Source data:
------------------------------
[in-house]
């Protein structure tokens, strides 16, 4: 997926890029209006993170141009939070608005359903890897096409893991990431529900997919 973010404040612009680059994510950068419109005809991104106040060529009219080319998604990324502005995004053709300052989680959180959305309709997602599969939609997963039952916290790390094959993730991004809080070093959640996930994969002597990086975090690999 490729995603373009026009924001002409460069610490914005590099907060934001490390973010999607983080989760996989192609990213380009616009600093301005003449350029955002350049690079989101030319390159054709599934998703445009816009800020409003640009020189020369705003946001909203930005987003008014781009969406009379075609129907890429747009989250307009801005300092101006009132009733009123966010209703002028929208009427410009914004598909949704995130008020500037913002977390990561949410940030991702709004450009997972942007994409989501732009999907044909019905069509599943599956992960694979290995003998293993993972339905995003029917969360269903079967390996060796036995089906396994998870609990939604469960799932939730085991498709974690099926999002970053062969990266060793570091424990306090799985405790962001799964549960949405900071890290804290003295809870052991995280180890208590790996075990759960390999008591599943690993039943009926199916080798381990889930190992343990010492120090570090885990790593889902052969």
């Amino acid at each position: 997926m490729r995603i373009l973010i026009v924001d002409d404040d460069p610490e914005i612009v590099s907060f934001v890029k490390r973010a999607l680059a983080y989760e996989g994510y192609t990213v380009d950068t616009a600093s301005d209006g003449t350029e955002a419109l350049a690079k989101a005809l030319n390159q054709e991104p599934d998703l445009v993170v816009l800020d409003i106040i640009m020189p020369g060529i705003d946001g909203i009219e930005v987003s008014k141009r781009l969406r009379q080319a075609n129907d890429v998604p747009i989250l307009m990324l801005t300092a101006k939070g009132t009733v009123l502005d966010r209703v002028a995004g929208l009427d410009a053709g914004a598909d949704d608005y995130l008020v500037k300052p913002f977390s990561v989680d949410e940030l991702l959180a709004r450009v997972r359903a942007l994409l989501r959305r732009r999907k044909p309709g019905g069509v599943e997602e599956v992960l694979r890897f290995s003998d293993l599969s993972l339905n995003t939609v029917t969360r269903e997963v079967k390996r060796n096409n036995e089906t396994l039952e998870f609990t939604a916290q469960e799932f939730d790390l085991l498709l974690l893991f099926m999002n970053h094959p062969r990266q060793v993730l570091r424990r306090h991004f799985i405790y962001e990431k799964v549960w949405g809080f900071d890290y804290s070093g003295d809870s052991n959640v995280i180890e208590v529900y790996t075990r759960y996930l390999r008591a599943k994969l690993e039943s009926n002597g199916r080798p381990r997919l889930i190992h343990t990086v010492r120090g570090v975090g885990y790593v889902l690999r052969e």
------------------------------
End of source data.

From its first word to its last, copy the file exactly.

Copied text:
[in-house]
């Protein structure tokens, strides 16, 4: 997926890029209006993170141009939070608005359903890897096409893991990431529900997919 973010404040612009680059994510950068419109005809991104106040060529009219080319998604990324502005995004053709300052989680959180959305309709997602599969939609997963039952916290790390094959993730991004809080070093959640996930994969002597990086975090690999 490729995603373009026009924001002409460069610490914005590099907060934001490390973010999607983080989760996989192609990213380009616009600093301005003449350029955002350049690079989101030319390159054709599934998703445009816009800020409003640009020189020369705003946001909203930005987003008014781009969406009379075609129907890429747009989250307009801005300092101006009132009733009123966010209703002028929208009427410009914004598909949704995130008020500037913002977390990561949410940030991702709004450009997972942007994409989501732009999907044909019905069509599943599956992960694979290995003998293993993972339905995003029917969360269903079967390996060796036995089906396994998870609990939604469960799932939730085991498709974690099926999002970053062969990266060793570091424990306090799985405790962001799964549960949405900071890290804290003295809870052991995280180890208590790996075990759960390999008591599943690993039943009926199916080798381990889930190992343990010492120090570090885990790593889902052969």
């Amino acid at each position: 997926m490729r995603i373009l973010i026009v924001d002409d404040d460069p610490e914005i612009v590099s907060f934001v890029k490390r973010a999607l680059a983080y989760e996989g994510y192609t990213v380009d950068t616009a600093s301005d209006g003449t350029e955002a419109l350049a690079k989101a005809l030319n390159q054709e991104p599934d998703l445009v993170v816009l800020d409003i106040i640009m020189p020369g060529i705003d946001g909203i009219e930005v987003s008014k141009r781009l969406r009379q080319a075609n129907d890429v998604p747009i989250l307009m990324l801005t300092a101006k939070g009132t009733v009123l502005d966010r209703v002028a995004g929208l009427d410009a053709g914004a598909d949704d608005y995130l008020v500037k300052p913002f977390s990561v989680d949410e940030l991702l959180a709004r450009v997972r359903a942007l994409l989501r959305r732009r999907k044909p309709g019905g069509v599943e997602e599956v992960l694979r890897f290995s003998d293993l599969s993972l339905n995003t939609v029917t969360r269903e997963v079967k390996r060796n096409n036995e089906t396994l039952e998870f609990t939604a916290q469960e799932f939730d790390l085991l498709l974690l893991f099926m999002n970053h094959p062969r990266q060793v993730l570091r424990r306090h991004f799985i405790y962001e990431k799964v549960w949405g809080f900071d890290y804290s070093g003295d809870s052991n959640v995280i180890e208590v529900y790996t075990r759960y996930l390999r008591a599943k994969l690993e039943s009926n002597g199916r080798p381990r997919l889930i190992h343990t990086v010492r120090g570090v975090g885990y790593v889902l690999r052969e």